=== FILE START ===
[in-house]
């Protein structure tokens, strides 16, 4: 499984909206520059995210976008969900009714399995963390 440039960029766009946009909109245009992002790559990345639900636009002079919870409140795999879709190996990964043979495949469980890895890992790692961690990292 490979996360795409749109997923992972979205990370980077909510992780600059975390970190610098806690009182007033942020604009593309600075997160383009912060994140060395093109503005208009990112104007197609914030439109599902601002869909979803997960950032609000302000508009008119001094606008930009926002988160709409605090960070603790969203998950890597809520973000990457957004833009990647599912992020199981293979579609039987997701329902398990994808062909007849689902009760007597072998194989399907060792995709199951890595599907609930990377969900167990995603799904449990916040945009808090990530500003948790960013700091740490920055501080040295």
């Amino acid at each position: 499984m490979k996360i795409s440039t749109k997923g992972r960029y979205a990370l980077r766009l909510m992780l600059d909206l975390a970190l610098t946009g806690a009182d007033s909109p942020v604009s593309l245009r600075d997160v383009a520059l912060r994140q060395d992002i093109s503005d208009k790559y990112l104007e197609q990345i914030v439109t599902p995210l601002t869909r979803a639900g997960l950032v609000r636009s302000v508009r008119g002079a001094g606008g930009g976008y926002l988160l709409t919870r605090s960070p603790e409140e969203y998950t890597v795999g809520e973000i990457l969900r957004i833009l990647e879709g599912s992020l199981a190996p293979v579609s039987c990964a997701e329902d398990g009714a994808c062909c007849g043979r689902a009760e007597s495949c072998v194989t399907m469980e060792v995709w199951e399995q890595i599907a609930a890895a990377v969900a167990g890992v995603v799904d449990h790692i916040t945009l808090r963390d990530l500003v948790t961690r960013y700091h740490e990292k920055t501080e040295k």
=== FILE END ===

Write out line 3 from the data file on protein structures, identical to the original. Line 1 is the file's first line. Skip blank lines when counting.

């Amino acid at each position: 499984m490979k996360i795409s440039t749109k997923g992972r960029y979205a990370l980077r766009l909510m992780l600059d909206l975390a970190l610098t946009g806690a009182d007033s909109p942020v604009s593309l245009r600075d997160v383009a520059l912060r994140q060395d992002i093109s503005d208009k790559y990112l104007e197609q990345i914030v439109t599902p995210l601002t869909r979803a639900g997960l950032v609000r636009s302000v508009r008119g002079a001094g606008g930009g976008y926002l988160l709409t919870r605090s960070p603790e409140e969203y998950t890597v795999g809520e973000i990457l969900r957004i833009l990647e879709g599912s992020l199981a190996p293979v579609s039987c990964a997701e329902d398990g009714a994808c062909c007849g043979r689902a009760e007597s495949c072998v194989t399907m469980e060792v995709w199951e399995q890595i599907a609930a890895a990377v969900a167990g890992v995603v799904d449990h790692i916040t945009l808090r963390d990530l500003v948790t961690r960013y700091h740490e990292k920055t501080e040295k």